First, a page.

“A BLEND of socially responsible comedy with cock jokes.”
That’s how Aussie comedian Asher Treleaven describes his new show Matador, a delicately handled and hilarious critique of racism in Australia.
The award winning comedian won’t hold back when he takes to London stages this week and bluntly asks the question: why are Australians a little bit racist?
“At their heart, Australians are very lovely, generous people,” he assures me. “And I’m not from any kind of racial background that would make me a target.
“But there are these really blinkered racial beliefs being nurtured in Australia and it really pisses me off.”
Australia’s hard line on immigration, the prominence of politicians like Pauline Hanson, incidents like the Cronulla riots and even this month’s Ban the Burqa protest have been noticed on the global stage and it’s hard to deny that Australia is building a reputation.
“We’re getting to the stage where we’re becoming known as a racist nation, and it’s just so unfortunate,” he says.
Shocked after watching a teenage girl hurl racial abuse at a taxi driver in a Sydney street, Treleaven set about writing Matador as a way of analysing a person’s responsibilities when they experience racism in their everyday lives.
“I want to write shows that mean something,” he says. “And I wanted to ask the question, ‘why are we a little bit racist and why is it such a hard thing to break?’.”
Matador is a humourous look at racism, xenophobia and bigotry in modern Australia, and Treleaven is interested in the UK’s take on the show.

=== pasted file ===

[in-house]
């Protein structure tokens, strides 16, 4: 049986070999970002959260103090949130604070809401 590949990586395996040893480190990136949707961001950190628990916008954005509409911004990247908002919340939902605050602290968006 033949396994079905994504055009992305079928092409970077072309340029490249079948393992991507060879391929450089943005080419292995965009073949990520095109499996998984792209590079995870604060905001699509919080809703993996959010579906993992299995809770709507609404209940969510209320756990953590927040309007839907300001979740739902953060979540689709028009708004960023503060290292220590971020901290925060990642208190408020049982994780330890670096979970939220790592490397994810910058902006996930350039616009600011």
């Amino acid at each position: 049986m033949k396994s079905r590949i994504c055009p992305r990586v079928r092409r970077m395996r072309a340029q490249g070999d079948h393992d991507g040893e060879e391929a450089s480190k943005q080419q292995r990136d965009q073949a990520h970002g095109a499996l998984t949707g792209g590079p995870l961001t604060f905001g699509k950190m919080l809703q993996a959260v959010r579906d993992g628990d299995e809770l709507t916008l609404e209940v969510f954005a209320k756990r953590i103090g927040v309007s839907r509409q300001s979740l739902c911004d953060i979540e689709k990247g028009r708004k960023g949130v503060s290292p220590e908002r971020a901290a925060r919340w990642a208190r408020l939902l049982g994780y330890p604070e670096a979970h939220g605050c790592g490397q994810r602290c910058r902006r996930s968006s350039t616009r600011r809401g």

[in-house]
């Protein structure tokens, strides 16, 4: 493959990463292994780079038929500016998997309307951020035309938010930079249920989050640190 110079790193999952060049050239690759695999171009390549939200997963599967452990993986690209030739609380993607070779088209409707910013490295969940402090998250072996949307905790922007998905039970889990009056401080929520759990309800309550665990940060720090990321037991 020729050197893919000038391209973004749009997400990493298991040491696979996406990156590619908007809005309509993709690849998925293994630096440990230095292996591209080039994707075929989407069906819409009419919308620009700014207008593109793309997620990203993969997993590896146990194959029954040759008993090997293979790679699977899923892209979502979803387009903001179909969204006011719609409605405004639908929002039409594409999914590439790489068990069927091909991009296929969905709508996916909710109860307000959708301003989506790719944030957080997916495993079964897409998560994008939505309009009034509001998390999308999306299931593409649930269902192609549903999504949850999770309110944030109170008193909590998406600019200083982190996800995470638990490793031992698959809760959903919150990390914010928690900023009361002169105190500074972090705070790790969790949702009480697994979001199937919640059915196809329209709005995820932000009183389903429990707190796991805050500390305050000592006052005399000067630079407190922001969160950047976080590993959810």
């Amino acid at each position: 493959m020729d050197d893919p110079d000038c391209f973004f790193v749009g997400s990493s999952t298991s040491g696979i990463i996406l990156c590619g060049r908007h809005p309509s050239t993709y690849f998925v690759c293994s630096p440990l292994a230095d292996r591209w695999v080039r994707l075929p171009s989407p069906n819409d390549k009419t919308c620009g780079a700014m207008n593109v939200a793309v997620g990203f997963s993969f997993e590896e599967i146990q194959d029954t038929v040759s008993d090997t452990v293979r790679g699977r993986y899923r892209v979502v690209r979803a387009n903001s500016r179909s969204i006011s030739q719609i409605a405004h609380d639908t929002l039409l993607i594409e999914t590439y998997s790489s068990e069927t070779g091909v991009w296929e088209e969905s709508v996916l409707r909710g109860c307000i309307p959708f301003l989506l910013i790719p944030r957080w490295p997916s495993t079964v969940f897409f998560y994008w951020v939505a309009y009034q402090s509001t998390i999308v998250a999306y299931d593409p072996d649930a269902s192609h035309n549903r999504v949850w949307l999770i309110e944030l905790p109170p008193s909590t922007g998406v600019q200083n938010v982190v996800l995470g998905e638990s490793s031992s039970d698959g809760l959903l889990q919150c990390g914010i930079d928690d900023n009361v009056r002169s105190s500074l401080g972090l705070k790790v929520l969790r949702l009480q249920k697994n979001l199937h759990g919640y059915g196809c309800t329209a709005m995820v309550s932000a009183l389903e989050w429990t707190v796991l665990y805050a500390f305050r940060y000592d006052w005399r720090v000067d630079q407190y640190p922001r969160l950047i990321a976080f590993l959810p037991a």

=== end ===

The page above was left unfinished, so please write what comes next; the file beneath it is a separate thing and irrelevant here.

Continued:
“I’m excited and nervous but it’s going to be good fun. England is very literate about Australia and what is happening there.”
Although he’s never been afraid to perform the potentially confronting show to Australian audiences, he admits to some nerves about repeating some of the racial slurs he’s heard Aussies say.
“My audience generally isn’t typical Australia so I’ve never been nervous about the reaction from Australians,” he says. “But there have been people in my audience who may have experienced such prejudice directly and I do get nervous about repeating these things in front of them.”
The award-winning comedian is performing at various sold out venues in London this week before heading to the Edinburgh Fringe Festival, keen to follow on from last year’s success where he was a nominee for the ‘Best Newcomer’ award.
See Asher Treleaven in Edinburgh from 3 — 28 August.